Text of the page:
Skip to Content
Bequest Management

Rejecting a Bequest: When, Why and How to Say “No Thank You” Part 1

February 28, 2022
Rejecting a Bequest: When, Why and How to Say "No Thank You" Part 1

Organizations may be unenthusiastic about rejecting bequests for various reasons.  Some may fear that it is rude to do so.  Others may believe that there is recoverable value in any gift.  There are certainly charities, doubtless in the minority, that are unaware of the “right to refuse.”

In this two-part post, we will explore some of the legal, ethical, and tactical issues that arise in a refusal situation.

The Right To Reject: Pre-Mortem and Post-Mortem

From the charity’s perspective, there may be one or two opportunities to reject a bequest, one during the cultivation process and one after death.

Pre-Death: Rejecting a Bequest During the Cultivation Process

Sometimes, a living donor may announce their intention to leave a certain testamentary gift to an organization.  For one reason or the other, the gift may be undesirable or unworkable.

Consider the situation of a charity dealing with abandoned pets.  Testator John Doe wishes to leave his mansion in Beverly Hills as a refuge for the animals.  The mansion was built in 1927 for a movie star and has been preserved meticulously ever since.  The charity needs to think about the ongoing costs of maintenance, renovations for the new purpose, and all other costs associated with a century-old palace.  Doe, on the other hand, expects the charity to stretch its already slender budget to cover the added financial burden.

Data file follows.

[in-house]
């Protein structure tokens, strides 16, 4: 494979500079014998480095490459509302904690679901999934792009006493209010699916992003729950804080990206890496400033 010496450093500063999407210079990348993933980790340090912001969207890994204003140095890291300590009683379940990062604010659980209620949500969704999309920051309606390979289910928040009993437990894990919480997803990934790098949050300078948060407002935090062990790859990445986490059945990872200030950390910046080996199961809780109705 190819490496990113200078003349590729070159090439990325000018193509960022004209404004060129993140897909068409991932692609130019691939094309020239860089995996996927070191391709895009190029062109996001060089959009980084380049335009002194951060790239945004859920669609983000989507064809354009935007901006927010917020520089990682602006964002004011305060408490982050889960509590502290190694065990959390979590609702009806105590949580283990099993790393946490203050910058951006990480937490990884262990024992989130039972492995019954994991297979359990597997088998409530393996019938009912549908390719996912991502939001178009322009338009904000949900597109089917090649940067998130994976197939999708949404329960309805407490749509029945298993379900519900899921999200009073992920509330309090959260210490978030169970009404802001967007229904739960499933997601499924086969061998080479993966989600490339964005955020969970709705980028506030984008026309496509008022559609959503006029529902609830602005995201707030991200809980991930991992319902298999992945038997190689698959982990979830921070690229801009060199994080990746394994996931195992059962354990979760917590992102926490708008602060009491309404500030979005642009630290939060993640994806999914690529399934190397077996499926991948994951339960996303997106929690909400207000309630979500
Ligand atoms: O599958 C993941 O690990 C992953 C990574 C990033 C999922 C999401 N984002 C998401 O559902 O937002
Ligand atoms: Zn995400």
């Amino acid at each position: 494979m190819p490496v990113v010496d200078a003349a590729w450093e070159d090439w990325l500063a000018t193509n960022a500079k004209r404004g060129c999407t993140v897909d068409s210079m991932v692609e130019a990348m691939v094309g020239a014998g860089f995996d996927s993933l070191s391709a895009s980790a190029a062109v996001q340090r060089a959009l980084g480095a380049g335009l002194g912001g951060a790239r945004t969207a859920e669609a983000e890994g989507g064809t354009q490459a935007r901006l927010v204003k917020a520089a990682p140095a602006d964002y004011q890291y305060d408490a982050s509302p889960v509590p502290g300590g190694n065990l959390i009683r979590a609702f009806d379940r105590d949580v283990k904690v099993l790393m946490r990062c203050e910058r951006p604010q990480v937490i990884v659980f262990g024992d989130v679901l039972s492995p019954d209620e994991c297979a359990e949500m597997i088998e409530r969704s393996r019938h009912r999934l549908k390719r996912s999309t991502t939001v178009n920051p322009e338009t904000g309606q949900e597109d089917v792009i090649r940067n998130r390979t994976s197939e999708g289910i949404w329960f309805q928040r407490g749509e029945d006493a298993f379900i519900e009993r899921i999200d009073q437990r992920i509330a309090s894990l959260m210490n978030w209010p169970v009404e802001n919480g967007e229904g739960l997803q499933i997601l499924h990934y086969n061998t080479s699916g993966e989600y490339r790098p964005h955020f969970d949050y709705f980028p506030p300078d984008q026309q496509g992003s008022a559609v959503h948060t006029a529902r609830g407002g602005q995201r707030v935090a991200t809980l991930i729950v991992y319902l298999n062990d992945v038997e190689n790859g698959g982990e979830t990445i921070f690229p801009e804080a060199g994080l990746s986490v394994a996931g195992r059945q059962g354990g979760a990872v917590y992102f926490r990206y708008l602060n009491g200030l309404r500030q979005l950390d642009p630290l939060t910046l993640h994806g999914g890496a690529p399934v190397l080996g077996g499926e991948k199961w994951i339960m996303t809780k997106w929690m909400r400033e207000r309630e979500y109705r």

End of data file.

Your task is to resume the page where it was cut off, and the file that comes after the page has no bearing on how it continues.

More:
The charity might acquiesce to Doe’s plan during his lifetime, hoping to be able to wiggle out of the restriction (or sell the property) during probate.  However, a better approach for the organization would be to meet the situation head-on and engage Mr. Doe in frank discussions about the problem.  True, there is the risk that he will revise his estate plan to the charity’s detriment, but isn’t that to be preferred to the deceptive act of feigning agreement with his estate plan while plotting to thwart it post-mortem?  Don’t industry standards and basic ethics demand that Doe should be informed of the charity’s reservations and limitations?